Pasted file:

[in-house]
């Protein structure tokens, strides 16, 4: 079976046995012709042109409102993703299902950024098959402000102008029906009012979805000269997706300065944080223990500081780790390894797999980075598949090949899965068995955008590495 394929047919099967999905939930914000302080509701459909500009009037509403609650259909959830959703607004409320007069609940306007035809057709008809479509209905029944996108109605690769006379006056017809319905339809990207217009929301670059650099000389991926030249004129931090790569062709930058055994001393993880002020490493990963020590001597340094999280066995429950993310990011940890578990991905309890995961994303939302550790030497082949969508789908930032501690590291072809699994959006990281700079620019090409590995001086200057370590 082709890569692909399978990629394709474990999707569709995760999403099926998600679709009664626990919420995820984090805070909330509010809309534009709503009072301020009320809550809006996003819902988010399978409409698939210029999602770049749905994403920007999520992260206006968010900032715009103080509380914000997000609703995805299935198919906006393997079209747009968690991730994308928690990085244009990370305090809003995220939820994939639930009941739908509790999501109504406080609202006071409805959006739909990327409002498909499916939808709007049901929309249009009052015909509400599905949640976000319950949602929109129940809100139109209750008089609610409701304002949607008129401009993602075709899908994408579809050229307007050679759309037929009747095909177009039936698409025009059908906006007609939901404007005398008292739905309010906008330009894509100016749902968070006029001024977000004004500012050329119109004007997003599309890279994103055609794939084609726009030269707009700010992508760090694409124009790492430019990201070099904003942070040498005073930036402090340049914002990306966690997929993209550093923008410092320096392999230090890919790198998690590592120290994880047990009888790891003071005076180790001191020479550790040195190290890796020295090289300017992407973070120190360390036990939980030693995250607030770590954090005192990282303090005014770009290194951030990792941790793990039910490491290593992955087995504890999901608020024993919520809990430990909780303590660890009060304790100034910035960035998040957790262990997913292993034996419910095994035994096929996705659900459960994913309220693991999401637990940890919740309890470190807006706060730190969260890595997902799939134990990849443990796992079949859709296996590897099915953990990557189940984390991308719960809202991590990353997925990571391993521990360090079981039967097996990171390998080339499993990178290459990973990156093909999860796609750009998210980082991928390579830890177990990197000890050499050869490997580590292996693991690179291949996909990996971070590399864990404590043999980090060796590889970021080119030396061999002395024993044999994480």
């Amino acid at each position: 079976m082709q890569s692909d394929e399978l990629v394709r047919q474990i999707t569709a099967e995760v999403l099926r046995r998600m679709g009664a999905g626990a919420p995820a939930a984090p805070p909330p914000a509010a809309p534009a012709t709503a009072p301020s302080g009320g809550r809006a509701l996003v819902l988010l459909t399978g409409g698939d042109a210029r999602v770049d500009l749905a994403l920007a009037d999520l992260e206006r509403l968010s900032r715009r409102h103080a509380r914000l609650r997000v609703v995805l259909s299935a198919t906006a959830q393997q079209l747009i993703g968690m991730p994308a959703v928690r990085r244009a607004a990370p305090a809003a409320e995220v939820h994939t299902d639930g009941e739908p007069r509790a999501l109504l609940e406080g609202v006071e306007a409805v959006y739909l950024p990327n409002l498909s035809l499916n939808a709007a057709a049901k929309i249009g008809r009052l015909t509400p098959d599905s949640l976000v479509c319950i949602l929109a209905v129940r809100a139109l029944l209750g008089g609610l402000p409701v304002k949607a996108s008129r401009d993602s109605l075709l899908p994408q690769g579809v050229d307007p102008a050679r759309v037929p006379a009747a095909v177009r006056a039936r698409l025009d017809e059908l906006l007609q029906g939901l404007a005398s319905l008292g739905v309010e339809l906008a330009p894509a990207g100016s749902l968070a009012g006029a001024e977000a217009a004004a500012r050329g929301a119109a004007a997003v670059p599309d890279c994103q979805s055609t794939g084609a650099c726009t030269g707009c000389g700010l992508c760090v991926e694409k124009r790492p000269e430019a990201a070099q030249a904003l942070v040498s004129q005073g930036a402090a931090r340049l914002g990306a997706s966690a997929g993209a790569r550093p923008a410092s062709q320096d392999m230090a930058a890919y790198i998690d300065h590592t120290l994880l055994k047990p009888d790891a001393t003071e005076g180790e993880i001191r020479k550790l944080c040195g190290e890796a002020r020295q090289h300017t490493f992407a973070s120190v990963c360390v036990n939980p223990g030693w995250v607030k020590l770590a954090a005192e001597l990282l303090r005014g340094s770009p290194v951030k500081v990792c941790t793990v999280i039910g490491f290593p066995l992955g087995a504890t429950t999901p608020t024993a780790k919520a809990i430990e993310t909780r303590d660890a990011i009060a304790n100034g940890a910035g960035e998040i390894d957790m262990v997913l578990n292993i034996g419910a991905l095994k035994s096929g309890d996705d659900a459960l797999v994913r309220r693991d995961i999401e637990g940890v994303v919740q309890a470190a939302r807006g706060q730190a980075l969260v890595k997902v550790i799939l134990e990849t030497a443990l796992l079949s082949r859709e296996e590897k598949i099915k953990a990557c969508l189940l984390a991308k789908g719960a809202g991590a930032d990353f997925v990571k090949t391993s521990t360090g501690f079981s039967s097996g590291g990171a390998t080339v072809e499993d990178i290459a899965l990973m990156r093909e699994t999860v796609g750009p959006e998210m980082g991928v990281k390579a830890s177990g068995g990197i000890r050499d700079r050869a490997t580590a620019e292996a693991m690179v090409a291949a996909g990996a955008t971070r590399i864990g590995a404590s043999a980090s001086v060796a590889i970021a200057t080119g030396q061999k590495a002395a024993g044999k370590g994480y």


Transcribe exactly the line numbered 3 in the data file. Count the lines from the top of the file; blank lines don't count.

């Amino acid at each position: 079976m082709q890569s692909d394929e399978l990629v394709r047919q474990i999707t569709a099967e995760v999403l099926r046995r998600m679709g009664a999905g626990a919420p995820a939930a984090p805070p909330p914000a509010a809309p534009a012709t709503a009072p301020s302080g009320g809550r809006a509701l996003v819902l988010l459909t399978g409409g698939d042109a210029r999602v770049d500009l749905a994403l920007a009037d999520l992260e206006r509403l968010s900032r715009r409102h103080a509380r914000l609650r997000v609703v995805l259909s299935a198919t906006a959830q393997q079209l747009i993703g968690m991730p994308a959703v928690r990085r244009a607004a990370p305090a809003a409320e995220v939820h994939t299902d639930g009941e739908p007069r509790a999501l109504l609940e406080g609202v006071e306007a409805v959006y739909l950024p990327n409002l498909s035809l499916n939808a709007a057709a049901k929309i249009g008809r009052l015909t509400p098959d599905s949640l976000v479509c319950i949602l929109a209905v129940r809100a139109l029944l209750g008089g609610l402000p409701v304002k949607a996108s008129r401009d993602s109605l075709l899908p994408q690769g579809v050229d307007p102008a050679r759309v037929p006379a009747a095909v177009r006056a039936r698409l025009d017809e059908l906006l007609q029906g939901l404007a005398s319905l008292g739905v309010e339809l906008a330009p894509a990207g100016s749902l968070a009012g006029a001024e977000a217009a004004a500012r050329g929301a119109a004007a997003v670059p599309d890279c994103q979805s055609t794939g084609a650099c726009t030269g707009c000389g700010l992508c760090v991926e694409k124009r790492p000269e430019a990201a070099q030249a904003l942070v040498s004129q005073g930036a402090a931090r340049l914002g990306a997706s966690a997929g993209a790569r550093p923008a410092s062709q320096d392999m230090a930058a890919y790198i998690d300065h590592t120290l994880l055994k047990p009888d790891a001393t003071e005076g180790e993880i001191r020479k550790l944080c040195g190290e890796a002020r020295q090289h300017t490493f992407a973070s120190v990963c360390v036990n939980p223990g030693w995250v607030k020590l770590a954090a005192e001597l990282l303090r005014g340094s770009p290194v951030k500081v990792c941790t793990v999280i039910g490491f290593p066995l992955g087995a504890t429950t999901p608020t024993a780790k919520a809990i430990e993310t909780r303590d660890a990011i009060a304790n100034g940890a910035g960035e998040i390894d957790m262990v997913l578990n292993i034996g419910a991905l095994k035994s096929g309890d996705d659900a459960l797999v994913r309220r693991d995961i999401e637990g940890v994303v919740q309890a470190a939302r807006g706060q730190a980075l969260v890595k997902v550790i799939l134990e990849t030497a443990l796992l079949s082949r859709e296996e590897k598949i099915k953990a990557c969508l189940l984390a991308k789908g719960a809202g991590a930032d990353f997925v990571k090949t391993s521990t360090g501690f079981s039967s097996g590291g990171a390998t080339v072809e499993d990178i290459a899965l990973m990156r093909e699994t999860v796609g750009p959006e998210m980082g991928v990281k390579a830890s177990g068995g990197i000890r050499d700079r050869a490997t580590a620019e292996a693991m690179v090409a291949a996909g990996a955008t971070r590399i864990g590995a404590s043999a980090s001086v060796a590889i970021a200057t080119g030396q061999k590495a002395a024993g044999k370590g994480y």